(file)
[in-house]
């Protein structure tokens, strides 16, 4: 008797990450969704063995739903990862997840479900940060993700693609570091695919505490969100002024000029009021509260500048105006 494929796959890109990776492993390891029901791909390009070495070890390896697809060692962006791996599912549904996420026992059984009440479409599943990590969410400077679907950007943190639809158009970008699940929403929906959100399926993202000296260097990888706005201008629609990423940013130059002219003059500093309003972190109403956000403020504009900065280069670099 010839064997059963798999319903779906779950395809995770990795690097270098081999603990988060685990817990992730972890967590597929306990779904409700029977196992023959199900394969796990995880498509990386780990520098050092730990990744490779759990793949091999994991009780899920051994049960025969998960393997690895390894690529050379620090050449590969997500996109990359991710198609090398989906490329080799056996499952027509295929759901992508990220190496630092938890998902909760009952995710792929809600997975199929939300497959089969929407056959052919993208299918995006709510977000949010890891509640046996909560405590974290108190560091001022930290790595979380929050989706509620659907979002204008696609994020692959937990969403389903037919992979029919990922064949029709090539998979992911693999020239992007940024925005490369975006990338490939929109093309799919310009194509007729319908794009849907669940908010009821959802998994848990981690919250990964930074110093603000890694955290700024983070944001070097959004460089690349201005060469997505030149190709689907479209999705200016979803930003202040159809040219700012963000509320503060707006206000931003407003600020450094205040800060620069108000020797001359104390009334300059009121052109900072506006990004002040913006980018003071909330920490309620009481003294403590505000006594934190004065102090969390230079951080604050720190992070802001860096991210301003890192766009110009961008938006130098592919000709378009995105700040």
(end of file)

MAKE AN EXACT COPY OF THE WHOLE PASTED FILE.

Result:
[in-house]
């Protein structure tokens, strides 16, 4: 008797990450969704063995739903990862997840479900940060993700693609570091695919505490969100002024000029009021509260500048105006 494929796959890109990776492993390891029901791909390009070495070890390896697809060692962006791996599912549904996420026992059984009440479409599943990590969410400077679907950007943190639809158009970008699940929403929906959100399926993202000296260097990888706005201008629609990423940013130059002219003059500093309003972190109403956000403020504009900065280069670099 010839064997059963798999319903779906779950395809995770990795690097270098081999603990988060685990817990992730972890967590597929306990779904409700029977196992023959199900394969796990995880498509990386780990520098050092730990990744490779759990793949091999994991009780899920051994049960025969998960393997690895390894690529050379620090050449590969997500996109990359991710198609090398989906490329080799056996499952027509295929759901992508990220190496630092938890998902909760009952995710792929809600997975199929939300497959089969929407056959052919993208299918995006709510977000949010890891509640046996909560405590974290108190560091001022930290790595979380929050989706509620659907979002204008696609994020692959937990969403389903037919992979029919990922064949029709090539998979992911693999020239992007940024925005490369975006990338490939929109093309799919310009194509007729319908794009849907669940908010009821959802998994848990981690919250990964930074110093603000890694955290700024983070944001070097959004460089690349201005060469997505030149190709689907479209999705200016979803930003202040159809040219700012963000509320503060707006206000931003407003600020450094205040800060620069108000020797001359104390009334300059009121052109900072506006990004002040913006980018003071909330920490309620009481003294403590505000006594934190004065102090969390230079951080604050720190992070802001860096991210301003890192766009110009961008938006130098592919000709378009995105700040």